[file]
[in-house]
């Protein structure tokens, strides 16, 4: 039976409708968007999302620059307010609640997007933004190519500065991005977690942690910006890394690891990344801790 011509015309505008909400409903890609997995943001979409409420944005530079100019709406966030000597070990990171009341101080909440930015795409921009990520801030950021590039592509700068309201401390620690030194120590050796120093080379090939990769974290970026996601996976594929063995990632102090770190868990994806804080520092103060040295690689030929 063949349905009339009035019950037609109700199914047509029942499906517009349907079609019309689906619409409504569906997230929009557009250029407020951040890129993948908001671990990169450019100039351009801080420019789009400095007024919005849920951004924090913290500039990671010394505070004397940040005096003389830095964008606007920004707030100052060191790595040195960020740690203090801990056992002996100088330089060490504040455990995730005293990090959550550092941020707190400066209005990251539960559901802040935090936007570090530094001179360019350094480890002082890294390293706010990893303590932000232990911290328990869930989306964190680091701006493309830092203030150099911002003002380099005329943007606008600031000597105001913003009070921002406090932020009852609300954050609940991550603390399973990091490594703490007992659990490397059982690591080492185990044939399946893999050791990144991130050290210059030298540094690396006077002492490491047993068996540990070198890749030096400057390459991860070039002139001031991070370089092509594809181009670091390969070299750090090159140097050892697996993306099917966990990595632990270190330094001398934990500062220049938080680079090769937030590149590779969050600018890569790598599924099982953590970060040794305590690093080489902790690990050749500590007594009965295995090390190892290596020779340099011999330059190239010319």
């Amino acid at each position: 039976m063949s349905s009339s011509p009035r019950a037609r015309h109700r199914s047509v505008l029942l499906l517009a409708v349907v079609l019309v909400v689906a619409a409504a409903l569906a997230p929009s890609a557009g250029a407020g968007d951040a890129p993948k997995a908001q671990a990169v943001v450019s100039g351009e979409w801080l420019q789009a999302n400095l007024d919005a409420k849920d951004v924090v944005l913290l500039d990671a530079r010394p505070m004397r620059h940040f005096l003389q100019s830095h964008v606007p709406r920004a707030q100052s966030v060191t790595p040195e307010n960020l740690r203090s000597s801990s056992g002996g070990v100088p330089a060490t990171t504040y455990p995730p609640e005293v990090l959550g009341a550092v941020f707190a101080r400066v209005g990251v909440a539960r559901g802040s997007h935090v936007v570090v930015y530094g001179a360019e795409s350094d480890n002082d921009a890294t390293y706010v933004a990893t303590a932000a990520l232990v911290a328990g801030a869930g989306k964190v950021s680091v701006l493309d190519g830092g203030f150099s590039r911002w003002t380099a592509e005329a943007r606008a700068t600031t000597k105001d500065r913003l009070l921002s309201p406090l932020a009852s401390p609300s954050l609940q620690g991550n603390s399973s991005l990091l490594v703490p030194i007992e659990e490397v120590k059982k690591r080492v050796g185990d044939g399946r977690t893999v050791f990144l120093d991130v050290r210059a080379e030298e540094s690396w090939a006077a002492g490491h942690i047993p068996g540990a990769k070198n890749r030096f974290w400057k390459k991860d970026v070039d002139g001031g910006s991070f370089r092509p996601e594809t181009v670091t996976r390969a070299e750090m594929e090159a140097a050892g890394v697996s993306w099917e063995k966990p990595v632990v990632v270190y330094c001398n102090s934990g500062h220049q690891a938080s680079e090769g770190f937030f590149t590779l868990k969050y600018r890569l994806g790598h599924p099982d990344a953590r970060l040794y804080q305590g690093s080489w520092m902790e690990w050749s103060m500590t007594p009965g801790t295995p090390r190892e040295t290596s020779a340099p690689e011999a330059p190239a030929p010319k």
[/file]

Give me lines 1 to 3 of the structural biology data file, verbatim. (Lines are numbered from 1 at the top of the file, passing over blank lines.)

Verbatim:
[in-house]
């Protein structure tokens, strides 16, 4: 039976409708968007999302620059307010609640997007933004190519500065991005977690942690910006890394690891990344801790 011509015309505008909400409903890609997995943001979409409420944005530079100019709406966030000597070990990171009341101080909440930015795409921009990520801030950021590039592509700068309201401390620690030194120590050796120093080379090939990769974290970026996601996976594929063995990632102090770190868990994806804080520092103060040295690689030929 063949349905009339009035019950037609109700199914047509029942499906517009349907079609019309689906619409409504569906997230929009557009250029407020951040890129993948908001671990990169450019100039351009801080420019789009400095007024919005849920951004924090913290500039990671010394505070004397940040005096003389830095964008606007920004707030100052060191790595040195960020740690203090801990056992002996100088330089060490504040455990995730005293990090959550550092941020707190400066209005990251539960559901802040935090936007570090530094001179360019350094480890002082890294390293706010990893303590932000232990911290328990869930989306964190680091701006493309830092203030150099911002003002380099005329943007606008600031000597105001913003009070921002406090932020009852609300954050609940991550603390399973990091490594703490007992659990490397059982690591080492185990044939399946893999050791990144991130050290210059030298540094690396006077002492490491047993068996540990070198890749030096400057390459991860070039002139001031991070370089092509594809181009670091390969070299750090090159140097050892697996993306099917966990990595632990270190330094001398934990500062220049938080680079090769937030590149590779969050600018890569790598599924099982953590970060040794305590690093080489902790690990050749500590007594009965295995090390190892290596020779340099011999330059190239010319």
């Amino acid at each position: 039976m063949s349905s009339s011509p009035r019950a037609r015309h109700r199914s047509v505008l029942l499906l517009a409708v349907v079609l019309v909400v689906a619409a409504a409903l569906a997230p929009s890609a557009g250029a407020g968007d951040a890129p993948k997995a908001q671990a990169v943001v450019s100039g351009e979409w801080l420019q789009a999302n400095l007024d919005a409420k849920d951004v924090v944005l913290l500039d990671a530079r010394p505070m004397r620059h940040f005096l003389q100019s830095h964008v606007p709406r920004a707030q100052s966030v060191t790595p040195e307010n960020l740690r203090s000597s801990s056992g002996g070990v100088p330089a060490t990171t504040y455990p995730p609640e005293v990090l959550g009341a550092v941020f707190a101080r400066v209005g990251v909440a539960r559901g802040s997007h935090v936007v570090v930015y530094g001179a360019e795409s350094d480890n002082d921009a890294t390293y706010v933004a990893t303590a932000a990520l232990v911290a328990g801030a869930g989306k964190v950021s680091v701006l493309d190519g830092g203030f150099s590039r911002w003002t380099a592509e005329a943007r606008a700068t600031t000597k105001d500065r913003l009070l921002s309201p406090l932020a009852s401390p609300s954050l609940q620690g991550n603390s399973s991005l990091l490594v703490p030194i007992e659990e490397v120590k059982k690591r080492v050796g185990d044939g399946r977690t893999v050791f990144l120093d991130v050290r210059a080379e030298e540094s690396w090939a006077a002492g490491h942690i047993p068996g540990a990769k070198n890749r030096f974290w400057k390459k991860d970026v070039d002139g001031g910006s991070f370089r092509p996601e594809t181009v670091t996976r390969a070299e750090m594929e090159a140097a050892g890394v697996s993306w099917e063995k966990p990595v632990v990632v270190y330094c001398n102090s934990g500062h220049q690891a938080s680079e090769g770190f937030f590149t590779l868990k969050y600018r890569l994806g790598h599924p099982d990344a953590r970060l040794y804080q305590g690093s080489w520092m902790e690990w050749s103060m500590t007594p009965g801790t295995p090390r190892e040295t290596s020779a340099p690689e011999a330059p190239a030929p010319k």